Many chemicals found in sunscreen have adverse effects on the environment. Specifically, chemical sunscreen with harmful active ingredients and physical sunscreen containing “nano” particles. Research has shown harmful interactions between these ingredients and marine life.
Why should I care, living in a landlocked state? When you shower, your wastewater will eventually make it to the ocean. Water treatment facilities do not filter out all of these harmful chemicals. You should care if you want your children or future generations to be able to go diving and experience coral reefs.
A study, published in the journal Archives of Environmental Contamination and Toxicology, found Oxybenzone, a common ingredient in chemical sunscreen also known as Benzophenone-3 (BP-3), to have adverse effects on coral reefs. They studied bleaching of the coral reefs, DNA/genetic damage, abnormal skeleton growth, and deformed juvenile coral.
A study, published in Advances in Polar Science, found that Oxybenzone (Benzophenone-3 or BP-3), had adverse effects on marine life such as algae. BP-3 affected growth rate and physically changed cell structures.
A study, published in the journal Ecotoxicology, found that benzophenone-2 (BP-2), a common preservative in body care, cosmetics, and fragrances, can significantly impact coral reef health. BP-2 is not filtered out of wastewater and inevitably threatens the coasts of the Caribbean and the Indo-Pacific. Low concentrations of BP-2 can kill juvenile coral, bleach coral, and cause DNA/genetic mutation.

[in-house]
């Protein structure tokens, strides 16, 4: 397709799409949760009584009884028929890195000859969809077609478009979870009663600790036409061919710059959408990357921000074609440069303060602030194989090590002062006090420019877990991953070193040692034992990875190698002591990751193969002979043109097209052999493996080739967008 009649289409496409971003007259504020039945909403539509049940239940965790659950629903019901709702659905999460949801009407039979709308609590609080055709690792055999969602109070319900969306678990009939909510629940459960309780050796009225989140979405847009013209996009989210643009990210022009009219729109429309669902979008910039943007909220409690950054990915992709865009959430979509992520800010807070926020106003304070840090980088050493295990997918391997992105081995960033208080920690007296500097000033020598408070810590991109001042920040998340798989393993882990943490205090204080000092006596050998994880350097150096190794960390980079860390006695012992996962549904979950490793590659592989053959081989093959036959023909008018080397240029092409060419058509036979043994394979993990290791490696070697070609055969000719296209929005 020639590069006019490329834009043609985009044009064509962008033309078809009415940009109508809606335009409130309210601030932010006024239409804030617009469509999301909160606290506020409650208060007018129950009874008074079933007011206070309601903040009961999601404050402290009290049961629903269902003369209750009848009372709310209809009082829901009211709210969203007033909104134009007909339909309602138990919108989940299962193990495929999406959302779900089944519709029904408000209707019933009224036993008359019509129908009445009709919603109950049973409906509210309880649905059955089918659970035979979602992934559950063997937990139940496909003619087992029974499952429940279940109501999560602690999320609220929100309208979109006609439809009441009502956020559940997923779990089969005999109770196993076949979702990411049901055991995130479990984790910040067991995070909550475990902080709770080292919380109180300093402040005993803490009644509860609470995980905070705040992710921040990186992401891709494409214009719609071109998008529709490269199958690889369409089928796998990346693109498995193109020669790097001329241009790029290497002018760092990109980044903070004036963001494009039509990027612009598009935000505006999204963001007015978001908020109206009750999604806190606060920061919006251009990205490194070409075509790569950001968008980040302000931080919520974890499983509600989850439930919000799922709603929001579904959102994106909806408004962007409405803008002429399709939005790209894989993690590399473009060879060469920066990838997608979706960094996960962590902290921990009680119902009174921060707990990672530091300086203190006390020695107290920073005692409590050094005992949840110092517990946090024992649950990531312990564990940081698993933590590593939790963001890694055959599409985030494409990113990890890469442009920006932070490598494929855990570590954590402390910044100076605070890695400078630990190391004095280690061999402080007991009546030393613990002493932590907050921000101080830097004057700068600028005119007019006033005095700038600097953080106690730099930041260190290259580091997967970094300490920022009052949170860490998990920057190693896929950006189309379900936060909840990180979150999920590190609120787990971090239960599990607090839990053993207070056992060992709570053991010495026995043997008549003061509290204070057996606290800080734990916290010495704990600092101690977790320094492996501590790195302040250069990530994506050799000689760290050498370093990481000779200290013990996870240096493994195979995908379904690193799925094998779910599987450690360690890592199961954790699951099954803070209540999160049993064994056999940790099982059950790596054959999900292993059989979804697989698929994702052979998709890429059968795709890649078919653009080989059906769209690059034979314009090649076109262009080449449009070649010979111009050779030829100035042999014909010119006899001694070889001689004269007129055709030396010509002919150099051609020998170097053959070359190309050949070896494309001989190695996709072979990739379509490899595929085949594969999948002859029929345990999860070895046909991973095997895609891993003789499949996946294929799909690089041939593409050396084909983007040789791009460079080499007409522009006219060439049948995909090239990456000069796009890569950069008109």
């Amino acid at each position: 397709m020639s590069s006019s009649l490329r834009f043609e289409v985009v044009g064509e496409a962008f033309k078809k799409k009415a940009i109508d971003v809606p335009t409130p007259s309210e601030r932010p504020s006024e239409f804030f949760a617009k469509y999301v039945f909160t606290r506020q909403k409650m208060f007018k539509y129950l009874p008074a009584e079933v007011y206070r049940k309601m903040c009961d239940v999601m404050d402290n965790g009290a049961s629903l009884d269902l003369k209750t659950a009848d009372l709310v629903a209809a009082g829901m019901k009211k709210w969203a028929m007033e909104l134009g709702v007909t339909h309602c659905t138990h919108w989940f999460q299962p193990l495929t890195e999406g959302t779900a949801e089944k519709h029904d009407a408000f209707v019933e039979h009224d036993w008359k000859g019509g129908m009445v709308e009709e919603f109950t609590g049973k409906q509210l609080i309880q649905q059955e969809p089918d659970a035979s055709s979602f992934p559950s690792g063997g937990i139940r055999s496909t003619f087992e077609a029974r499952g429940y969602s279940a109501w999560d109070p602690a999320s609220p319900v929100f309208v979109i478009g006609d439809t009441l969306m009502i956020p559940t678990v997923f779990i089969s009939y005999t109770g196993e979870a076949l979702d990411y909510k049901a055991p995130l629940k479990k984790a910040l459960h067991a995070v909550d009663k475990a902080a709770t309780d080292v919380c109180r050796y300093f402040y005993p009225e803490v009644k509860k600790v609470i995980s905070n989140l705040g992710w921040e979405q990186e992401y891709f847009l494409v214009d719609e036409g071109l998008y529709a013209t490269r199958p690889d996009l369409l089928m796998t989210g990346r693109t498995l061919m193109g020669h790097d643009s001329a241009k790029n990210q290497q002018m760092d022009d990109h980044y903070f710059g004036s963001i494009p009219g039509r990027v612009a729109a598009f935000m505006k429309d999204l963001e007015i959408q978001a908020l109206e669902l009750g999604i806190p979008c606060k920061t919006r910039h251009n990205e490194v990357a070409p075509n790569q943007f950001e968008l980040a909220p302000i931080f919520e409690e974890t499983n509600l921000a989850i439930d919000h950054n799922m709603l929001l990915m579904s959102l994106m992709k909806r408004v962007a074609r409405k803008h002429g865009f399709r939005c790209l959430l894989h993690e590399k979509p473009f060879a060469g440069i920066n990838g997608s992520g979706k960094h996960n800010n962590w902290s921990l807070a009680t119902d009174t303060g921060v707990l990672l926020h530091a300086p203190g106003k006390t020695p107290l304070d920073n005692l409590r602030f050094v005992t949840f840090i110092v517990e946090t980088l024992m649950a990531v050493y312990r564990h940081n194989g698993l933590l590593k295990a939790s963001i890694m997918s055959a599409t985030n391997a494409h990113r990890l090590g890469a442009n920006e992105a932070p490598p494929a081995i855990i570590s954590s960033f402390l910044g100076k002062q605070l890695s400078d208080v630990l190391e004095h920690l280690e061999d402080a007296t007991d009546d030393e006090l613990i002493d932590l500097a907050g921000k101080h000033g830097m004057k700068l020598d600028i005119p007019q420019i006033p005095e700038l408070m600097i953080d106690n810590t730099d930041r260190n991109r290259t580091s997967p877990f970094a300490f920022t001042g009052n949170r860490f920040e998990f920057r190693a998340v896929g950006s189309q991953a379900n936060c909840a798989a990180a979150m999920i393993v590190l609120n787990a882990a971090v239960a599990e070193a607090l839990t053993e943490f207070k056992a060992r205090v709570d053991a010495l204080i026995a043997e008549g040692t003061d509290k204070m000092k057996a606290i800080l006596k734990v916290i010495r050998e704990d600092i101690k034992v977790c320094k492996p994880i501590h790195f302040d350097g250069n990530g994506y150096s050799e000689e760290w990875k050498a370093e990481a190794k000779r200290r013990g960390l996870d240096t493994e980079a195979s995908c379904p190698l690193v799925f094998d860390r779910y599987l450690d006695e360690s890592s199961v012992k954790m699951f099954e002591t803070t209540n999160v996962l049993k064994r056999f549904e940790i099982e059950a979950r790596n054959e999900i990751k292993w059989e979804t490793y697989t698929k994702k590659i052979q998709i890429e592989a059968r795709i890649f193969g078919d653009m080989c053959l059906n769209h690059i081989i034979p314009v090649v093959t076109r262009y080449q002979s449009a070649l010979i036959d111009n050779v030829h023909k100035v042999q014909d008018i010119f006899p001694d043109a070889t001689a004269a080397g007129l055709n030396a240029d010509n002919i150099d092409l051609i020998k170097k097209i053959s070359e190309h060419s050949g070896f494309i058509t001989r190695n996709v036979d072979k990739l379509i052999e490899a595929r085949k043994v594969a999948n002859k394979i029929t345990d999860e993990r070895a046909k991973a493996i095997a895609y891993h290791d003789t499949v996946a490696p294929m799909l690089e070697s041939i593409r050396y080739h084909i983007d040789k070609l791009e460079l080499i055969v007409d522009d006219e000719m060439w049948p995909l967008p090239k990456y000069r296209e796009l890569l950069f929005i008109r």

A nanoparticle is a particle with a microscopic diameter – Nanoparticles are used in some physical sunscreens to reduce the opaque white layer sunscreen can leave on skin. Nanoparticles enter an environment much easier than conventional sized particles. The effects of nanoparticles on the environment have not been studied enough for us to understand the impact. Sunscreen labels do not usually specify if it contains nanoparticles.
Research by the NOAA has suggested sunscreen chemicals harm sea urchins by damaging immune and reproductive systems, and deforming juvenile sea urchins. Fish may be affected by decreased fertility and reproduction. Traces of chemical sunscreen have been found in dolphin tissue. The affects of chemical sunscreen on ecosystems as a whole cannot be completely measured because there are so many species and different kinds of marine life.
The best thing you can do for the environment is to use sunscreen products more efficiently. Covering up and leaving less skin exposed to the sun will reduce the amount of sunscreen used. Seeking shade and limiting sun exposure during peak hours (between 10-2) is probably better for your skin anyways! Making educated choices when buying sunscreen can reduce environmental impact.
Zinc based physical sunscreens are the safest option for the environment – specifically labeled “reef-safe” or “non-nano.” A list of reef-safe sunscreens can be found here.
Sanitas is an eco-friendly skincare line based out of Boulder, CO. Their Solar Block contains 15% Zinc Oxide and does not contain chemical sunscreen ingredients.
Downs, C.A., Kramarsky-Winter, E., Segal, R. et al. Toxicopathological Effects of the Sunscreen UV Filter, Oxybenzone (Benzophenone-3), on Coral Planulae and Cultured Primary Cells and Its Environmental Contamination in Hawaii and the U.S. Virgin Islands. Arch Environ Contam Toxicol 70, 265–288 (2016).
Downs, C.A., Kramarsky-Winter, E., Fauth, J.E. et al. Toxicological effects of the sunscreen UV filter, benzophenone-2, on planulae and in vitro cells of the coral, Stylophora pistillata . Ecotoxicology 23, 175–191 (2014).
Teoh, Ming Li & Sanusi, Suhaida & Wong, Ching-Yee & Beardall, John. (2020). Effects of the sunscreen ultraviolet filter, oxybenzone, on green microalgae. Advances in Polar Science. 31.